Ringing the Changes

As I alluded to last week, the afternoon we were in Carlisle happened to be one of the afternoons the cathedral tower was open to visitors. We assumed this would entail a walk up a tight staircase and out onto the square of the tower giving us a view of the city. The weather was so good, we hoped to be able to see quite far into the distance.

As we sat down to await the start of our group’s tour, we realised we were not going to the top of the tower to admire great views, we would be visiting the belfry to hear melodic methods.

Our expectation of tight staircases was met, although I took no pictures while winding my way up them. We did get to walk the length of the cathedral along the clerestory (from where I was able to photograph the organ scholar) and then went up another set of stairs to enter this room.

Carlisle cathedral has 13 bells, each of which has a rope with a fluffy sally, which the bellringers use to put their bell into action. One of the bellringers gave us a detailed explanation of the mechanisms, ringing one of the bells up in the process. This is the way in which bells are turned up, so that the open end is at the top, from where the movement of the bell and the clapper can be controlled. Pulling on the sally of a bell moves it from the up position to ring, momentum moves it back up again and by controlling the sally, the bellringer can control when the bell rings next. That was my understanding of the description, I am more than happy for a bell ringer to correct me in the comments! [I have updated this paragraph to reflect comments I have received from a bell ringer]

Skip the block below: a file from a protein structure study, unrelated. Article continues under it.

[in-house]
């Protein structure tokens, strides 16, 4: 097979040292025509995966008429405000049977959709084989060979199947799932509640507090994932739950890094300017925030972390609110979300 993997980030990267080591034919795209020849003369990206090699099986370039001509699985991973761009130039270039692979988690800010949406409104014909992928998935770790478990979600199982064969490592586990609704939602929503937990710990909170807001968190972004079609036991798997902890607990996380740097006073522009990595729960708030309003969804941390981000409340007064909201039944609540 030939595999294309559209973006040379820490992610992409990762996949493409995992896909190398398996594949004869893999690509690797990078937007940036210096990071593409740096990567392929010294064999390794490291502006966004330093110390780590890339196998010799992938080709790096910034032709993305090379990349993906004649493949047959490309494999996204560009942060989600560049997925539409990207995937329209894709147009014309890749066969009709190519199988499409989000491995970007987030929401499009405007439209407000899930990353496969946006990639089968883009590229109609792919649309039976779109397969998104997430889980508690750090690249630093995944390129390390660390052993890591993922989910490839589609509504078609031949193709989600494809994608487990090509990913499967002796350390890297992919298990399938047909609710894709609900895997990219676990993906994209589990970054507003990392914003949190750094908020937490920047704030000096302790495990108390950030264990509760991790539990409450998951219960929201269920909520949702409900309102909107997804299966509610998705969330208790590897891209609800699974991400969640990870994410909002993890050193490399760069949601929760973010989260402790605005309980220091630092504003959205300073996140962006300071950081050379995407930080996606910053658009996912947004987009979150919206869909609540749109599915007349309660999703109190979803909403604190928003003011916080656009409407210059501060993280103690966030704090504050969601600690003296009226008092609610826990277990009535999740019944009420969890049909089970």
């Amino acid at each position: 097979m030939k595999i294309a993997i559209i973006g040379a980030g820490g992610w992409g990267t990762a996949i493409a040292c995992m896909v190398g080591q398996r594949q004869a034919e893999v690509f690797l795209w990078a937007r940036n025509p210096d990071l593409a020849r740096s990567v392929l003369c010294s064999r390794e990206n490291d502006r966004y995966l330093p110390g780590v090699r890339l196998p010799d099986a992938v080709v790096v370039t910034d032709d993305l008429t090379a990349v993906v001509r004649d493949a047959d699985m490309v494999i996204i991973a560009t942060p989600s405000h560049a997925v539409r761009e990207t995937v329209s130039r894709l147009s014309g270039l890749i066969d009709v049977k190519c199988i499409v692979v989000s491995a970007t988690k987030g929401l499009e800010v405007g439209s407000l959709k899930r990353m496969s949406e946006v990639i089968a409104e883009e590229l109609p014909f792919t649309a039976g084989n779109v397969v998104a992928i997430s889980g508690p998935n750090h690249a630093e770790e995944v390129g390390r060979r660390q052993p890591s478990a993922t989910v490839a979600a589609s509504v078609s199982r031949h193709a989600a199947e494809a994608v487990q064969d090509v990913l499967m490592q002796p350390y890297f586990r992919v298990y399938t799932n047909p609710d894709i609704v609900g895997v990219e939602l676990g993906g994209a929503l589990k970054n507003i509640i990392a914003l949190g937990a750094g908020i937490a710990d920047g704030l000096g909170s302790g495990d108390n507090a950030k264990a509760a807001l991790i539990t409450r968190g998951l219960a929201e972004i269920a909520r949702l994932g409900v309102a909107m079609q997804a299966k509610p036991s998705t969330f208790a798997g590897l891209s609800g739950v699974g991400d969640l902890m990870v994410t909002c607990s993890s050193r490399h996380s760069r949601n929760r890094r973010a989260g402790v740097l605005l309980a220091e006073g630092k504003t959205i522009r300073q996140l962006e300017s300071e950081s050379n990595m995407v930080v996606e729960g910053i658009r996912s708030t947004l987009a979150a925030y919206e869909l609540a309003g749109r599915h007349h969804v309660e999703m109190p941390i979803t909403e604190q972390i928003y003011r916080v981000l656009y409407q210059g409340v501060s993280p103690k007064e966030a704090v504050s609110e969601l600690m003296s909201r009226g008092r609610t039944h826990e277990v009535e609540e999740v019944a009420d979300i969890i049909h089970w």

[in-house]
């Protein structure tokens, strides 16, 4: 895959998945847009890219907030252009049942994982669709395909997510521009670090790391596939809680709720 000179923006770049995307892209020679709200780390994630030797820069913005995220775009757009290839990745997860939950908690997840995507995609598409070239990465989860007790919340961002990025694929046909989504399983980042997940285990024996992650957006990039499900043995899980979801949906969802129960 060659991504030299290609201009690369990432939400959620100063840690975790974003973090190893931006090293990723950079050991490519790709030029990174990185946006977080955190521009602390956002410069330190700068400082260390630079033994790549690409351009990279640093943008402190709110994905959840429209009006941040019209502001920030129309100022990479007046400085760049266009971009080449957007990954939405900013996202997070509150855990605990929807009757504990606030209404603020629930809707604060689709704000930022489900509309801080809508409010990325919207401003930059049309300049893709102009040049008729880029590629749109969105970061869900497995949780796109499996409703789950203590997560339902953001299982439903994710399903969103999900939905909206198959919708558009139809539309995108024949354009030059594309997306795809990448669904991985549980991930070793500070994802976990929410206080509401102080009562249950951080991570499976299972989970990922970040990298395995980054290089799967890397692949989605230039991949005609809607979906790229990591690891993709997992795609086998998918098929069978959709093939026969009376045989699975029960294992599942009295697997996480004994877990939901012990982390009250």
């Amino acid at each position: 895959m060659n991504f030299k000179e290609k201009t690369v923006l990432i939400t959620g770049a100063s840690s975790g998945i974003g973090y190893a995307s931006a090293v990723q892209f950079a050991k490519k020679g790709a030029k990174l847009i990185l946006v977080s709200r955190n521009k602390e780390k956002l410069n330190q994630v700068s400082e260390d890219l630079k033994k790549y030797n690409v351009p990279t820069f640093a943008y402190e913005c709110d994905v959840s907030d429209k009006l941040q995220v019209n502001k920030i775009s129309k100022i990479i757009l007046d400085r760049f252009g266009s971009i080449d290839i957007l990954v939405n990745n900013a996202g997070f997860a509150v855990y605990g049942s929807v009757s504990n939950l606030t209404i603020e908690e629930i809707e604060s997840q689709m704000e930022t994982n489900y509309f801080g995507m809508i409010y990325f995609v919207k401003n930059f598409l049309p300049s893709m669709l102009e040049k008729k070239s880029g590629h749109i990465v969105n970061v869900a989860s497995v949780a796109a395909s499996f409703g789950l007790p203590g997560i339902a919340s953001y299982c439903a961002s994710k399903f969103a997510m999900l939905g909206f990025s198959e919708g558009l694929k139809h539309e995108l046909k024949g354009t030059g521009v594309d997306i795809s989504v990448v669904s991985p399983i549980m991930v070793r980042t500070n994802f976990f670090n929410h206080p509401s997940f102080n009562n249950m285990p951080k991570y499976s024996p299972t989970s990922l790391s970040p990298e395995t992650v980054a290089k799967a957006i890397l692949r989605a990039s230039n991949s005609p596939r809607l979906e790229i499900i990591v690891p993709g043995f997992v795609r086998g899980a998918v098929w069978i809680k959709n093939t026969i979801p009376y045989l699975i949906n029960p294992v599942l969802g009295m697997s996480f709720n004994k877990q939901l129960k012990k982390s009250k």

The bell in this picture is in the up position as well as having a tied clapper. On the big bells in the tower, the clappers are tied with blocks of wood rather than an elastic band.

The reason clappers are tied is so that bellringing can be practised without any sounds being made. At Carlisle Cathedral a system of light beams and a computer has been installed, which captures the movement of the tied bells with the light beams and then plays the sound through the computer and a set of speakers in the room in which the bell ringers stand. They can hear how the bells would sound if they weren’t tied.

We then went up another set of spiral stairs to the room above to see where the ropes emerged and lie on the wheels of the bells. Most were in the down position, only two were up, the one that had just been rung up for us, and the one next to it, which has its clapper tied with blocks of wood.

The single order in which the bells are rung is called a change. The bells are all numbered, and each change rings the bells in a different order. The order in which bells are rung can be swapped between bells on each round. Sequencing multiple different changes after each other, it is called a method. The sounds they make are not really tunes, quite a few of the variables that make up a tune, like the length of a note, cannot be produced on bells. A method details the sequence of changes, ie the order in which each bell is rung and there are different methods for a different number of bells. A small church with three bells cannot reproduce the same method as Carlisle Cathedral. We were briefly shown how methods are notated, although I cannot fully explain what this notation means. I suspect this is a method for 6 bells, although why the Carlisle Surprise only uses 6 bells when there are 13 bells there I don’t know! [again, paragraph updated after feedback was received from someone in the know]

Changes in bell ringing can also be called, rather than having been designed, written down and memorised by the bell ringers on a line-by-line (change-by-change?)basis. Many churches throughout England have bells which are rung at least once a week for church services on a Sunday. The regularity with which bell ringing is heard through England and the number of possible variations of sequences has given rise to the expression “ringing the changes” being used to describe doing something a different way to make it more interesting.


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